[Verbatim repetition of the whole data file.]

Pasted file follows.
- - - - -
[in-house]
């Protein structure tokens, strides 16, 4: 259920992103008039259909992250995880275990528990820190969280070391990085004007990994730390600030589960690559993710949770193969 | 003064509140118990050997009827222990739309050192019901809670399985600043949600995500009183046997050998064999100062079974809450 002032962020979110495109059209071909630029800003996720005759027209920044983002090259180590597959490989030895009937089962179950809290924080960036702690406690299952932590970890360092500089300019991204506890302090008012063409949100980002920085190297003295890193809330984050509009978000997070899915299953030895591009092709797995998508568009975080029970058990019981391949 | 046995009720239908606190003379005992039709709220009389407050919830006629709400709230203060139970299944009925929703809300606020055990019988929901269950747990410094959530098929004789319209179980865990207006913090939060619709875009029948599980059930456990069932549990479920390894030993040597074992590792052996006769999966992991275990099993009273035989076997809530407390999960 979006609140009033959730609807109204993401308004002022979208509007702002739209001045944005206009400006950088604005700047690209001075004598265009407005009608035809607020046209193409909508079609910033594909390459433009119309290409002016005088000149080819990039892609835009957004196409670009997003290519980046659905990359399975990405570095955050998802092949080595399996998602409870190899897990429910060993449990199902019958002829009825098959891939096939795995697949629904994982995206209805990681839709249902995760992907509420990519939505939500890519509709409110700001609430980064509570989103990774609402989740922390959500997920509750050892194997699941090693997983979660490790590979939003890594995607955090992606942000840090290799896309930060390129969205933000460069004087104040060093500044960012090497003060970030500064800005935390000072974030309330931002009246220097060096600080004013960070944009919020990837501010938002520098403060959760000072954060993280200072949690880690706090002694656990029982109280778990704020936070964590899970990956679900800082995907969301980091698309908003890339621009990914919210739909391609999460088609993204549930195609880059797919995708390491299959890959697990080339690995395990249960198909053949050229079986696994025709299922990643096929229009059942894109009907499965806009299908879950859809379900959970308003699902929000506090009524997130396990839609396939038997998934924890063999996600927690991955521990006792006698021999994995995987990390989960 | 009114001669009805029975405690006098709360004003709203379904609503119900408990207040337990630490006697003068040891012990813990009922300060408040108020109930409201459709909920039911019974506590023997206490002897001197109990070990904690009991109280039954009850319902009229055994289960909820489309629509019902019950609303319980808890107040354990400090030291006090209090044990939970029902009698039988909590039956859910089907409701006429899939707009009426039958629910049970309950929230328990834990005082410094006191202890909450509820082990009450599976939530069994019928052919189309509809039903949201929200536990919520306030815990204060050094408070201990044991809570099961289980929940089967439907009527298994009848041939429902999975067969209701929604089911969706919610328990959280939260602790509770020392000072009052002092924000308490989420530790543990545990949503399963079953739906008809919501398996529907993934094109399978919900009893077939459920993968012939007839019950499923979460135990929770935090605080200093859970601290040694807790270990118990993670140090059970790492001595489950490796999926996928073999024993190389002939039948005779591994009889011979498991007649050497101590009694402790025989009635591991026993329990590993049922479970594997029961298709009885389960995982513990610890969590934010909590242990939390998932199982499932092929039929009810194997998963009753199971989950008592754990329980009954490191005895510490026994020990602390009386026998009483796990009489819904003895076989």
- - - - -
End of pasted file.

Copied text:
[in-house]
């Protein structure tokens, strides 16, 4: 259920992103008039259909992250995880275990528990820190969280070391990085004007990994730390600030589960690559993710949770193969 | 003064509140118990050997009827222990739309050192019901809670399985600043949600995500009183046997050998064999100062079974809450 002032962020979110495109059209071909630029800003996720005759027209920044983002090259180590597959490989030895009937089962179950809290924080960036702690406690299952932590970890360092500089300019991204506890302090008012063409949100980002920085190297003295890193809330984050509009978000997070899915299953030895591009092709797995998508568009975080029970058990019981391949 | 046995009720239908606190003379005992039709709220009389407050919830006629709400709230203060139970299944009925929703809300606020055990019988929901269950747990410094959530098929004789319209179980865990207006913090939060619709875009029948599980059930456990069932549990479920390894030993040597074992590792052996006769999966992991275990099993009273035989076997809530407390999960 979006609140009033959730609807109204993401308004002022979208509007702002739209001045944005206009400006950088604005700047690209001075004598265009407005009608035809607020046209193409909508079609910033594909390459433009119309290409002016005088000149080819990039892609835009957004196409670009997003290519980046659905990359399975990405570095955050998802092949080595399996998602409870190899897990429910060993449990199902019958002829009825098959891939096939795995697949629904994982995206209805990681839709249902995760992907509420990519939505939500890519509709409110700001609430980064509570989103990774609402989740922390959500997920509750050892194997699941090693997983979660490790590979939003890594995607955090992606942000840090290799896309930060390129969205933000460069004087104040060093500044960012090497003060970030500064800005935390000072974030309330931002009246220097060096600080004013960070944009919020990837501010938002520098403060959760000072954060993280200072949690880690706090002694656990029982109280778990704020936070964590899970990956679900800082995907969301980091698309908003890339621009990914919210739909391609999460088609993204549930195609880059797919995708390491299959890959697990080339690995395990249960198909053949050229079986696994025709299922990643096929229009059942894109009907499965806009299908879950859809379900959970308003699902929000506090009524997130396990839609396939038997998934924890063999996600927690991955521990006792006698021999994995995987990390989960 | 009114001669009805029975405690006098709360004003709203379904609503119900408990207040337990630490006697003068040891012990813990009922300060408040108020109930409201459709909920039911019974506590023997206490002897001197109990070990904690009991109280039954009850319902009229055994289960909820489309629509019902019950609303319980808890107040354990400090030291006090209090044990939970029902009698039988909590039956859910089907409701006429899939707009009426039958629910049970309950929230328990834990005082410094006191202890909450509820082990009450599976939530069994019928052919189309509809039903949201929200536990919520306030815990204060050094408070201990044991809570099961289980929940089967439907009527298994009848041939429902999975067969209701929604089911969706919610328990959280939260602790509770020392000072009052002092924000308490989420530790543990545990949503399963079953739906008809919501398996529907993934094109399978919900009893077939459920993968012939007839019950499923979460135990929770935090605080200093859970601290040694807790270990118990993670140090059970790492001595489950490796999926996928073999024993190389002939039948005779591994009889011979498991007649050497101590009694402790025989009635591991026993329990590993049922479970594997029961298709009885389960995982513990610890969590934010909590242990939390998932199982499932092929039929009810194997998963009753199971989950008592754990329980009954490191005895510490026994020990602390009386026998009483796990009489819904003895076989």